The artist’s family announced his death in an emotional post shared to his Facebook account on Thursday.
"He went peacefully with the knowledge that his family, friends, and fans adored him," Sinnott's family wrote, adding that he died in the morning hours. "He enjoyed life and was drawing up until the end. He always loved hearing from all of you and having your comments read to him. Each and every one of you were special to him."
This image provided by Marvel Comics shows the cover of Marvel Comics #1000, the publisher’s 80th-anniversary issue. (Alex Ross/Marvel Comics via AP)
“Thank you again for being such loyal and dedicated fans and friends to Joe,” the statement continues. “He considered all fans friends, and seeing you at cons and reading your messages was what kept him young at heart.”
Born in Saugerties, N.Y., in 1926, Sinnott was one of seven children and served for a brief period in the U.S. Navy before taking up work at his father’s cement manufacturing plant, according to The Hollywood Reporter (THR).
The World War II veteran started his work as an artist in 1950 and in the same year married his lifelong love Betty Kirlauski. The inseparable pair stayed together until her death in 2006.
Sinnott and Kirby would also collaborate on “Captain America,” “The Inhumans” and the 1978 graphic novel “The Silver Surfer” before Kirby’s DC departure in 1970. Sinnott remained at Marvel and would mark stints, working on projects including “The Avengers” and “The West Coast Avengers,” as well as titles such as “The Mighty Thor” and “The Defenders.”
Joe Sinnott, the legendary Marvel artist, has died at the age of 93, his family announced on June 25. (Facebook)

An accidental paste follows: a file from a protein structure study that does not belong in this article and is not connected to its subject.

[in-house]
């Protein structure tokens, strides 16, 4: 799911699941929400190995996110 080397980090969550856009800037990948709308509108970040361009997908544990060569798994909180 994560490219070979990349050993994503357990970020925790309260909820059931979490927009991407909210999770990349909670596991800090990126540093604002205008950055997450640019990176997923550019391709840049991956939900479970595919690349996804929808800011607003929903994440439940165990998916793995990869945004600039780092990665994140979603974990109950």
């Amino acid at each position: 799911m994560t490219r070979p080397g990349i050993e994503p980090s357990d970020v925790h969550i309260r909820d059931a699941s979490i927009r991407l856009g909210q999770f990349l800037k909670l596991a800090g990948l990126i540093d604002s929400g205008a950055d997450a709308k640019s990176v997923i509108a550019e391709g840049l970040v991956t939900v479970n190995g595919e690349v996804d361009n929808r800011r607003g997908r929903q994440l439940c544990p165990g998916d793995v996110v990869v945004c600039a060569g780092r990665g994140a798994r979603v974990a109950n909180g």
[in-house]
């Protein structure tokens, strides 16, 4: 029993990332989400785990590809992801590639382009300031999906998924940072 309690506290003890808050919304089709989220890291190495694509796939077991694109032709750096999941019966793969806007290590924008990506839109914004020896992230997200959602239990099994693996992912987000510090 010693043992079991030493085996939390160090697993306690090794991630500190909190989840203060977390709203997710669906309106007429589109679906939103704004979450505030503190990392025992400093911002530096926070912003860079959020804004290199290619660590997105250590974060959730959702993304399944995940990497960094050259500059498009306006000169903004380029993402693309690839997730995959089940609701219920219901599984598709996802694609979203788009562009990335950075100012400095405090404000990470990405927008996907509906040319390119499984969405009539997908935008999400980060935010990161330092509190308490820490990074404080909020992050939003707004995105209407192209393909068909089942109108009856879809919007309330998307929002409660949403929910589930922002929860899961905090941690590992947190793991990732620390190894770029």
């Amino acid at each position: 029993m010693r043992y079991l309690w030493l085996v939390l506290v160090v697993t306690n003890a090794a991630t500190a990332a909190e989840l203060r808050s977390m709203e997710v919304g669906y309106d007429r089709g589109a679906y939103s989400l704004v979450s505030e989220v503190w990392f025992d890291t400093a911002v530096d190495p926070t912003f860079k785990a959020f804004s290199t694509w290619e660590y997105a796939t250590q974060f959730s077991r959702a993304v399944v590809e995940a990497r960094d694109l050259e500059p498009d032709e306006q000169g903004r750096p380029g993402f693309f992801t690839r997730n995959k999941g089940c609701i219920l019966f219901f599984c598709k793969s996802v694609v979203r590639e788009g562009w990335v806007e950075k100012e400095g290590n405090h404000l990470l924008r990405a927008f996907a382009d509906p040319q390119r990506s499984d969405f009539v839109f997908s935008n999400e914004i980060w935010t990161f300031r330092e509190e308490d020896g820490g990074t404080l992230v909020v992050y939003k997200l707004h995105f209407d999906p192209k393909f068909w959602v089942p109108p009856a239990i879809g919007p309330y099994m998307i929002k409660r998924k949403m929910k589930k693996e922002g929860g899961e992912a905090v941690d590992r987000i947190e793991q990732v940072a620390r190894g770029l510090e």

Sinnott officially retired from comic book work in 1992 but continued to work on the “Amazing Spider-Man” newspaper strip until March 2019, as well as private commissions for collectors, THR reported.
On Thursday, former Marvel editor in chief Roy Thomas issued a tribute to the former penciler and inker, telling the outlet Sinnott was hands-down “THE best inker ever of Jack Kirby's (or probably anybody else's) ‘FANTASTIC FOUR,’ and he made a lot of other artists look better than they were.”
Thomas said that many of the comic book works submitted to Sinnott “always lacked something until he returned to it,” and added that “as a penciler, he probably did his best work before coming to work for Marvel again in the 1960s… yet he made his mark at Silver Age Marvel the instant he inked ‘FF #5.’”
Sinnott’s grandson Dorian Sinnott also shared the news about the comic book legend's passing on Thursday with a post of his own on Twitter.
“It is with great sorrow that I must announce the passing of my grandfather, legendary @Marvel Comics artist, Joe Sinnott,” the tweet says. “He passed away this morning, June 25th, at 8:40am at the age of 93. He enjoyed life and was drawing up until the end. RIP, Poppy.”